What happens when a Compliance Officer gets out from behind his desk

An amazing trip lies behind me and my head is still spinning a little from the many different impressions of my “Tour de Turquie – 5 cities in 5 days” which I did in the last week of July.

Having recently kicked-off our Ethics & Compliance „Samurai“ group of Field Force Champions, my purpose was to give this project a little “shove” to get it started better. So I planned to visit a few Samurai in their cities throughout Turkey and have an informal meeting with them and their colleagues.

The objectives of the meetings were mainly for me to introduce the Samurai as local first point of contact and to have them explain the new program; and most importantly to listen and better understand the daily reality of the colleagues from the field – how our culture journey and ongoing organizational transformation affected them; and overall show them I as their Compliance Officer really cared about them, that their problems and feelings matter to me and that I am there for them to listen, understand, and then support and help; in other words: to serve them.

In our annual Ethical Climate Survey had conducted 2 months prior to my trip, we saw some interesting results regarding “perceived pressure“, “trust in colleagues”, “trust in direct manager”, “perceived possibility to achieve one’s objectives by sticking to the rules” and “comfort raising concerns about the way we work or about a decision by direct manager without fear of any retaliation”.

I should mention that the survey results were overall quite positive, but there were some areas with a high variability of answers – ranging from very good to very bad – and with percentages of negative answers that were higher than I wanted them and this gave me some concern, so I wanted to understand it more deeply.

So I took these meetings as an opportunity to ask our colleagues directly (mostly without first line managers present) to achieve a better understanding of the daily reality behind their answers given in the survey.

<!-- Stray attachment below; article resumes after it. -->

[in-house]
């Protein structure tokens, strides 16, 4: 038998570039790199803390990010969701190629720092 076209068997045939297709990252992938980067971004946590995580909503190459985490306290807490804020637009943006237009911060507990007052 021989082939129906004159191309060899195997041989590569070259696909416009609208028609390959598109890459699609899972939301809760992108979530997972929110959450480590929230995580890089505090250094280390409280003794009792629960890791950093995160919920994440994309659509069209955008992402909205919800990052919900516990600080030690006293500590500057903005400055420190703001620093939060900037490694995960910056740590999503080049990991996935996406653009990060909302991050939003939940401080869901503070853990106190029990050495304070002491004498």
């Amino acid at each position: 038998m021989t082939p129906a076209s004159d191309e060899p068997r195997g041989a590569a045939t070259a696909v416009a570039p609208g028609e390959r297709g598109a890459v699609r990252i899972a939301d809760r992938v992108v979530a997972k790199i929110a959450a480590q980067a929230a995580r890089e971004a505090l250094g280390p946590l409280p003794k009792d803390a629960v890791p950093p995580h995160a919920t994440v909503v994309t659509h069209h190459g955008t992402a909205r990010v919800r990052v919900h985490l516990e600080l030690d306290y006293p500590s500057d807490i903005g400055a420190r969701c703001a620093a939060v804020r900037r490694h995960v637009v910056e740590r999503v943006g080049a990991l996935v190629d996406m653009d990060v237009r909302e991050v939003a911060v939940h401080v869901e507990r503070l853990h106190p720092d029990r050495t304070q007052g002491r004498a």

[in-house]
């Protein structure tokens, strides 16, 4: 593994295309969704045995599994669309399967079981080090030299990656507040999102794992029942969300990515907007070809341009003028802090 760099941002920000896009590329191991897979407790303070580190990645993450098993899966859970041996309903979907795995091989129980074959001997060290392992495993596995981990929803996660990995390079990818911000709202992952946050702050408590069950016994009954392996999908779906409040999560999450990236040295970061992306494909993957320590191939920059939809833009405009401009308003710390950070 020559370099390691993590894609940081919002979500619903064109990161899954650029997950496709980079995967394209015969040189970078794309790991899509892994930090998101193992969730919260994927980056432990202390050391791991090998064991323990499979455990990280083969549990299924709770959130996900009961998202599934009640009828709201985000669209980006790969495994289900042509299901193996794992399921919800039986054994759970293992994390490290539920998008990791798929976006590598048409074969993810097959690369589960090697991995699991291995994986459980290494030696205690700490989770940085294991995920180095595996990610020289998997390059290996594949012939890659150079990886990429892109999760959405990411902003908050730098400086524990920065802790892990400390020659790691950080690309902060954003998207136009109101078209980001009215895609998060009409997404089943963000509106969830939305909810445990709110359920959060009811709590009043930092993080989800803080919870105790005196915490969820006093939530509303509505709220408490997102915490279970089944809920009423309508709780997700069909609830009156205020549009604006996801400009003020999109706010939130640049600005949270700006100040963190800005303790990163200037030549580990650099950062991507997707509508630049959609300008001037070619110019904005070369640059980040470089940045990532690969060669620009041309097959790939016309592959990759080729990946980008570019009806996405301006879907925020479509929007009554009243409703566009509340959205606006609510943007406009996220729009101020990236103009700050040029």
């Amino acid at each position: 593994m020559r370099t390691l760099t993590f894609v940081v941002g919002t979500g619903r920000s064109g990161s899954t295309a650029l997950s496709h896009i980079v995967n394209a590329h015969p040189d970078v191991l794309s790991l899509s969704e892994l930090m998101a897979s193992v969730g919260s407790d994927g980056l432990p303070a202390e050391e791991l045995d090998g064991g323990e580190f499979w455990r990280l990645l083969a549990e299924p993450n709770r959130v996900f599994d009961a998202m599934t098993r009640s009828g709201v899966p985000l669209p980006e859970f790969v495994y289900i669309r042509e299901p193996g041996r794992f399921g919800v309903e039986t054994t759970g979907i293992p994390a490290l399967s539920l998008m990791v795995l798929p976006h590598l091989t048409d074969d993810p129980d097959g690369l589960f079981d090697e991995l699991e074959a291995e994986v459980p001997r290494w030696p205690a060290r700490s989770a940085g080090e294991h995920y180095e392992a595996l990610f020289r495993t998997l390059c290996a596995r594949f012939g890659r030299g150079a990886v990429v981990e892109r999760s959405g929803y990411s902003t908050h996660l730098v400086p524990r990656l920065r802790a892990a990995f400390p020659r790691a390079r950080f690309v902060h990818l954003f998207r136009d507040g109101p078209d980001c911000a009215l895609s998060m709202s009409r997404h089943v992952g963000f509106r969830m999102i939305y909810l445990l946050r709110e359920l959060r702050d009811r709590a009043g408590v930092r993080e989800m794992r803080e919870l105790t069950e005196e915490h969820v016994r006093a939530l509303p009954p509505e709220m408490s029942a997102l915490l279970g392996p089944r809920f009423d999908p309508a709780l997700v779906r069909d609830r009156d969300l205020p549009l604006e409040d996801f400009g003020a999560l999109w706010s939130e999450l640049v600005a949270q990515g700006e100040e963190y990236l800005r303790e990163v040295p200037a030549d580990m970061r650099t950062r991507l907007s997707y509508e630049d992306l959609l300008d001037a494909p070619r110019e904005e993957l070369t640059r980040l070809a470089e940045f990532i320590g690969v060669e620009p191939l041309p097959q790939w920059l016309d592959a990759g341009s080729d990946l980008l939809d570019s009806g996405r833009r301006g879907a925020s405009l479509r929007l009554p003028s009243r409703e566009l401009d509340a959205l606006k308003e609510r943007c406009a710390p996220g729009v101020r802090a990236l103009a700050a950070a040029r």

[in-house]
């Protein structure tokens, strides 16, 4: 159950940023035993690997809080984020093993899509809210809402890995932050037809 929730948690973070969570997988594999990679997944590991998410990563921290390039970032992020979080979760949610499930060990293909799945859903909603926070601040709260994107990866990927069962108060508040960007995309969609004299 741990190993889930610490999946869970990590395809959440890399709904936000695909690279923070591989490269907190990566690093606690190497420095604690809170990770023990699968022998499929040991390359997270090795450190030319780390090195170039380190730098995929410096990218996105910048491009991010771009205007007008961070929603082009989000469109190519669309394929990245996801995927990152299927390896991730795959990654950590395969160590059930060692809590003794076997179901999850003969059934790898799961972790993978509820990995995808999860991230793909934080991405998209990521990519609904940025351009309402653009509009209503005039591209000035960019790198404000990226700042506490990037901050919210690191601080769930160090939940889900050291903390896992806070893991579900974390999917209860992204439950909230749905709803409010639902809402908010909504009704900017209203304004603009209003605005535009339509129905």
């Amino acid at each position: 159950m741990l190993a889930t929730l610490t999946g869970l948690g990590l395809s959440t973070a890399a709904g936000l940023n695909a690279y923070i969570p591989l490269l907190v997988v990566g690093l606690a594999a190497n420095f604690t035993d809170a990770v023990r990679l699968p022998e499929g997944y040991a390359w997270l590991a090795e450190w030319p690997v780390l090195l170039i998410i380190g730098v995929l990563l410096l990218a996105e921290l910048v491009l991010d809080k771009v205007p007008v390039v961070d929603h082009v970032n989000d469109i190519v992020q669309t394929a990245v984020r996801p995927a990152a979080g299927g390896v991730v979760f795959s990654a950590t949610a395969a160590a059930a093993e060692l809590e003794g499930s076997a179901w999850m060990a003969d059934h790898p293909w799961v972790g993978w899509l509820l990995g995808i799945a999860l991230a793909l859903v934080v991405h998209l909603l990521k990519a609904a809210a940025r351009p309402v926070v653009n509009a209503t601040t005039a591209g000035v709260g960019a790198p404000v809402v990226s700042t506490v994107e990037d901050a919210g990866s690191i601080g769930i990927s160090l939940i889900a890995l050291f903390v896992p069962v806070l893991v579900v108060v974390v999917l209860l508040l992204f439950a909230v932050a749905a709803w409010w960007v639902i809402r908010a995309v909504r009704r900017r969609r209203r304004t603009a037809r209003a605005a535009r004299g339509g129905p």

I covered a distance of some 5.100 km on this trip, starting off from Istanbul to Sanliurfa on Monday, continuing via a stop in Ankara on Tuesday to Samsun on Wednesday, Adana on Thursday and finally Kayseri on Friday.

I was surprised by the warm and cordial reception in all locations. I was really touched and derived a lot of energy from this.

The colleagues were truly happy and said they had never or only rarely before had the experience that someone from the headquarters (even a executive committee member) came to see them and genuinely cared about them, their personal work/life realities, feelings and ideas. As I said, this was highly motivating for me and gave me a lot of energy which I truly needed: The meetings took several hours, the longest lasted 4 hours.

Intensive conversations, all in Turkish of course, and accounts of the daily reality of pharma sales representatives in Turkey. After the meetings, I continued with some ad hoc informal one on one meetings with my Samurai, a first line manager or a local rep.

I took notes as best I could during the meetings and afterwards. Some common themes emerged which I am now digesting a little more by organizing my notes and will then reflect with members of the country leadership team back in Istanbul at the headquarters.

Some opportunities for immediate action also popped up in the talks and I started initiating some actions right away during the travel week, connecting the right people to get a definitive answer to a question, straightening out some misunderstandings. Some other quick wins I discussed with my team upon my return and took note of addressing and communicating back to the field right in the week after my visits.

For me it was an amazing experience. I was almost sorry when the week was over, even though it was physically and mentally exhausting. I took home with me a treasure trove of insight, inspiration, ideas for future projects, personal motivation and a deep sense of satisfaction.

I also was proud of my Samurai, the way they had organized the city meetings, helped me moderate the sessions, how they employed the insights from our initial Samurai training – and how they kept referring to me as their “Sensei” also in front of their colleagues.

I definitely will to continue my visit program doing maybe one such visit per month, in particular to smaller, remote places where we normally don’t go so much.

And in the headquarters I will get up from behind my desk more, reduce communications by email to people in the same building even more and try to build a daily habit of “wandering around” on the open plan office floor one level below mine, where the “business colleagues” are, and directly engaging with other managers and associates on a daily basis.

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